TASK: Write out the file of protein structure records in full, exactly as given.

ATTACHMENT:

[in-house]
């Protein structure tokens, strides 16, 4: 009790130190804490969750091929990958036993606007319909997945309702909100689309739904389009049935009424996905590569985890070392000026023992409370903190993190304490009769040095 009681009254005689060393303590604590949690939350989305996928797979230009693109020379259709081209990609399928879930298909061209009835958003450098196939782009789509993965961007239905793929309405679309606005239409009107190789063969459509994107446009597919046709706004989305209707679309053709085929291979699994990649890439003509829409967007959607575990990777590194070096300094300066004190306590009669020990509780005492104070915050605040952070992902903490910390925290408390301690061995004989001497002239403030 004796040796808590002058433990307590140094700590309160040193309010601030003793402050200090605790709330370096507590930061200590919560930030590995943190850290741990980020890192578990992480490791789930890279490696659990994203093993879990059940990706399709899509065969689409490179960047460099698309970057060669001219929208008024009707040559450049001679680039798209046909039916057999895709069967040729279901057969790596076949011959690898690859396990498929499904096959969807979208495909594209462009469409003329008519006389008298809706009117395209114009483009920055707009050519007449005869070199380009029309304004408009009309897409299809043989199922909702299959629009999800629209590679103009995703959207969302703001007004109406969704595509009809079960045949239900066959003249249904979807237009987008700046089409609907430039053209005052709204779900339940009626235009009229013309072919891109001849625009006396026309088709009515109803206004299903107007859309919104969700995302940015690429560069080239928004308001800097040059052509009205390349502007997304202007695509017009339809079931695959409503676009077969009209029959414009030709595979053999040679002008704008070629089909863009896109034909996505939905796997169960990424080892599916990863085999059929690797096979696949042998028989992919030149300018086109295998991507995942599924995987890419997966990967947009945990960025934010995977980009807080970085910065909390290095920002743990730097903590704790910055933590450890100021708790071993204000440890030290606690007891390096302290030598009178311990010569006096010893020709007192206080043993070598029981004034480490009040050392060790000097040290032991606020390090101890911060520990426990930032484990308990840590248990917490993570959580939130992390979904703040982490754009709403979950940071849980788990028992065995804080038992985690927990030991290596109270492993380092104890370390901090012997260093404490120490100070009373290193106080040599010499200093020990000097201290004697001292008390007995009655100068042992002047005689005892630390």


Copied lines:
[in-house]
């Protein structure tokens, strides 16, 4: 009790130190804490969750091929990958036993606007319909997945309702909100689309739904389009049935009424996905590569985890070392000026023992409370903190993190304490009769040095 009681009254005689060393303590604590949690939350989305996928797979230009693109020379259709081209990609399928879930298909061209009835958003450098196939782009789509993965961007239905793929309405679309606005239409009107190789063969459509994107446009597919046709706004989305209707679309053709085929291979699994990649890439003509829409967007959607575990990777590194070096300094300066004190306590009669020990509780005492104070915050605040952070992902903490910390925290408390301690061995004989001497002239403030 004796040796808590002058433990307590140094700590309160040193309010601030003793402050200090605790709330370096507590930061200590919560930030590995943190850290741990980020890192578990992480490791789930890279490696659990994203093993879990059940990706399709899509065969689409490179960047460099698309970057060669001219929208008024009707040559450049001679680039798209046909039916057999895709069967040729279901057969790596076949011959690898690859396990498929499904096959969807979208495909594209462009469409003329008519006389008298809706009117395209114009483009920055707009050519007449005869070199380009029309304004408009009309897409299809043989199922909702299959629009999800629209590679103009995703959207969302703001007004109406969704595509009809079960045949239900066959003249249904979807237009987008700046089409609907430039053209005052709204779900339940009626235009009229013309072919891109001849625009006396026309088709009515109803206004299903107007859309919104969700995302940015690429560069080239928004308001800097040059052509009205390349502007997304202007695509017009339809079931695959409503676009077969009209029959414009030709595979053999040679002008704008070629089909863009896109034909996505939905796997169960990424080892599916990863085999059929690797096979696949042998028989992919030149300018086109295998991507995942599924995987890419997966990967947009945990960025934010995977980009807080970085910065909390290095920002743990730097903590704790910055933590450890100021708790071993204000440890030290606690007891390096302290030598009178311990010569006096010893020709007192206080043993070598029981004034480490009040050392060790000097040290032991606020390090101890911060520990426990930032484990308990840590248990917490993570959580939130992390979904703040982490754009709403979950940071849980788990028992065995804080038992985690927990030991290596109270492993380092104890370390901090012997260093404490120490100070009373290193106080040599010499200093020990000097201290004697001292008390007995009655100068042992002047005689005892630390």